It was a couple of decades ago that I started collecting Snoopy memorabilia, and for all my love for the coolest gang on earth, the Peanuts, I’d never been to the Charles M. Schulz Museum that honors their legacy and that of their creator. The long overdue visit required a 450-mile trip from my home in L.A., a distance both short enough to tantalize and far enough to make mustering energy for the drive difficult. Well, I finally made it.
If you’ve followed along with our previous updates on our long-term Kia Stinger GT, you know the car has an established fanbase among our staff. With the praise for the car in the front of my mind—as well as its roomy interior and capacious cargo area—I enlisted the Stinger for my mission to Santa Rosa in the North Bay with my sister and her two kids in tow.
On our way to Santa Rosa, we spent a good chunk of time on Interstate 5, where traffic flows at least 90 mph—it’s one of the two main arteries for which a California state senator has proposed adding lanes with no speed limits. That’s a bit faster than I normally drive, but the Stinger proves every bit as stable at those speeds—or even a bit higher—as it does at, say, 65 or 70 mph.
While driving at extra-legal velocities isn’t exactly boring, freeway slogs are, so to keep ourselves entertained, we made a quick stop for food at a Taco Bell (I’ll let you guess which two passengers made that choice), and then cruised on slower back roads as we wended our way north. We all enjoyed sightseeing from the rear seat, with the kids in particular having fun noting the names of the smaller towns until we finally made it to Santa Rosa.
Tucked away in picturesque Santa Rosa in Sonoma County, the Charles M. Schulz Museum and Research Center opened in 2002. It’s home to the largest collection of original Peanuts comic strips and a recreation of Schulz’s personal studio, and features three galleries that are updated throughout the year.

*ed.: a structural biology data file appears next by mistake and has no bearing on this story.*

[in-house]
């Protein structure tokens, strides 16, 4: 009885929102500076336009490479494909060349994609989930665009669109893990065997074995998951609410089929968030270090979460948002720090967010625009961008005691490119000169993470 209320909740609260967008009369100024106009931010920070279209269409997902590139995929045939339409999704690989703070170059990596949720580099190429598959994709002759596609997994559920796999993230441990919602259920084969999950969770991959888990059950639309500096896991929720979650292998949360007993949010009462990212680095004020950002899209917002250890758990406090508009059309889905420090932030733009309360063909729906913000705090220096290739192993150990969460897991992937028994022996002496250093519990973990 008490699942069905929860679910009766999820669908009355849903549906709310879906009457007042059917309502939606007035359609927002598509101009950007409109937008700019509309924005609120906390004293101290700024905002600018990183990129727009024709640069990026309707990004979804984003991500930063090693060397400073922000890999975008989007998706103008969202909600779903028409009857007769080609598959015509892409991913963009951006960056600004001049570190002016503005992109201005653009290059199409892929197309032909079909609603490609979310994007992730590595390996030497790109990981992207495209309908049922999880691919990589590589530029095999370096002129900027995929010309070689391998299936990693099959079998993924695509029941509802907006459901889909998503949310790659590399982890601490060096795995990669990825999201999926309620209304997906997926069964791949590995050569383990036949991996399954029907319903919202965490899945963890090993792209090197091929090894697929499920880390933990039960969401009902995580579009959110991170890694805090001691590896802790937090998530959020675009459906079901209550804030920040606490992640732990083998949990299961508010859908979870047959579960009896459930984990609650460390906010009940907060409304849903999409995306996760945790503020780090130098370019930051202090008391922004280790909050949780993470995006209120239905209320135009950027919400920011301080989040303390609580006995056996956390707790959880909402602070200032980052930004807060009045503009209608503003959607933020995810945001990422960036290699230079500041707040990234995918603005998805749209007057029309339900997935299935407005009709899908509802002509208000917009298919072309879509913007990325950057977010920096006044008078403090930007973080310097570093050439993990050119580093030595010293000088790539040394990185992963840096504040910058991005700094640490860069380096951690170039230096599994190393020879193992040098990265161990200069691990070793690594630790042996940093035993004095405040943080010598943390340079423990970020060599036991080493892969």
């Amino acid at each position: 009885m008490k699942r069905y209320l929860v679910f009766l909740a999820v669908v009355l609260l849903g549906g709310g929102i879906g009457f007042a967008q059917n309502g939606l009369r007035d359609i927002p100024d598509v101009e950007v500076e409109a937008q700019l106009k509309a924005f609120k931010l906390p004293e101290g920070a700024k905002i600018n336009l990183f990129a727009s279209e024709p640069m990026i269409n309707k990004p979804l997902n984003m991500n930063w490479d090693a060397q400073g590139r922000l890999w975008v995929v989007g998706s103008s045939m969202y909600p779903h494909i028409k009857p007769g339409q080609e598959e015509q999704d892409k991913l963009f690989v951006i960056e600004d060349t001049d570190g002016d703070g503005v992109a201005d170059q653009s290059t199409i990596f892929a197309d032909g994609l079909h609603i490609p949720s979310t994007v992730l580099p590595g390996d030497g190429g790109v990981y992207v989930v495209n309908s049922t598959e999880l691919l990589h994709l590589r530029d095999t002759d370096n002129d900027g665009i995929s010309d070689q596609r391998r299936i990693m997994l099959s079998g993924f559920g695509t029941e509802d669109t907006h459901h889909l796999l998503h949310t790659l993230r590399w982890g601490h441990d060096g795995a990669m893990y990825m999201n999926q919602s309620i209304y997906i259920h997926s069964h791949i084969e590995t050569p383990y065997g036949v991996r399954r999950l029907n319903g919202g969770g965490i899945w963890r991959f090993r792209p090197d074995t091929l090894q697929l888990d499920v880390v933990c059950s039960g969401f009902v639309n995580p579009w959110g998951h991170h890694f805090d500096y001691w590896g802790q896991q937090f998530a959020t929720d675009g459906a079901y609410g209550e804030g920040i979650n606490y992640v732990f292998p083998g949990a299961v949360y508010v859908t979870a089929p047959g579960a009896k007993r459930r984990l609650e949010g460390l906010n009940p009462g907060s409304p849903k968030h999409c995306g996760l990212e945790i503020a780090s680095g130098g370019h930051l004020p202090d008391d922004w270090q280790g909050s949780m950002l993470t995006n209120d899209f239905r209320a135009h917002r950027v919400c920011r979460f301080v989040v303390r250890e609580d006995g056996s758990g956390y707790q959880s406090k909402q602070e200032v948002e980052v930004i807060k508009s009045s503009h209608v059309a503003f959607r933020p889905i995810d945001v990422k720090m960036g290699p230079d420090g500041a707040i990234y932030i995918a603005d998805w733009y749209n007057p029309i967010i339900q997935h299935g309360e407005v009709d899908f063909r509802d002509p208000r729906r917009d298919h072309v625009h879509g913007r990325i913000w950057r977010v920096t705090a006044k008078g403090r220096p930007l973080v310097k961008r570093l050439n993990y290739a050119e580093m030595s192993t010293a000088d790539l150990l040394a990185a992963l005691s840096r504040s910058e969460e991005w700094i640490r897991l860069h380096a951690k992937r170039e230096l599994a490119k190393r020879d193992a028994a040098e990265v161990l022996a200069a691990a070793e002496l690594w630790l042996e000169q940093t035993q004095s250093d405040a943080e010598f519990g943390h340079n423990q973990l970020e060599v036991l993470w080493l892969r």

Charles M. Schulz was born in Minneapolis, Minnesota, and grew up playing hockey. During his youth, Schulz owned two puppies named Snooky and Spike, and his beloved childhood dogs would inspire his most famous creation: Snoopy. In 1969, America’s favorite cartoonist opened the Redwood Empire Ice Arena (a.k.a. Snoopy’s Home Ice) in Santa Rosa, his adopted home.
We started our museum visit with a shopping spree at the gift shop across the street, then headed in, where I absorbed as much about the life of Charles Schulz as I could. Our visit ended in the art classroom where we colored in coloring sheets of Snoopy before unanimously deciding to grab pizza for dinner in San Francisco—it would be the kids’ first time to The City. We drove through downtown Petaluma on the way, and if you’ve never been, make it a point to do so: The city has an aura of romance, and at night is illuminated by decorative lights, storefronts, neon signs, and theater marquees. After grabbing slices at a no-frills joint on Bush Street, we hit Lombard Street—”the crookedest street in the world”—before pointing the Stinger south again for L.A.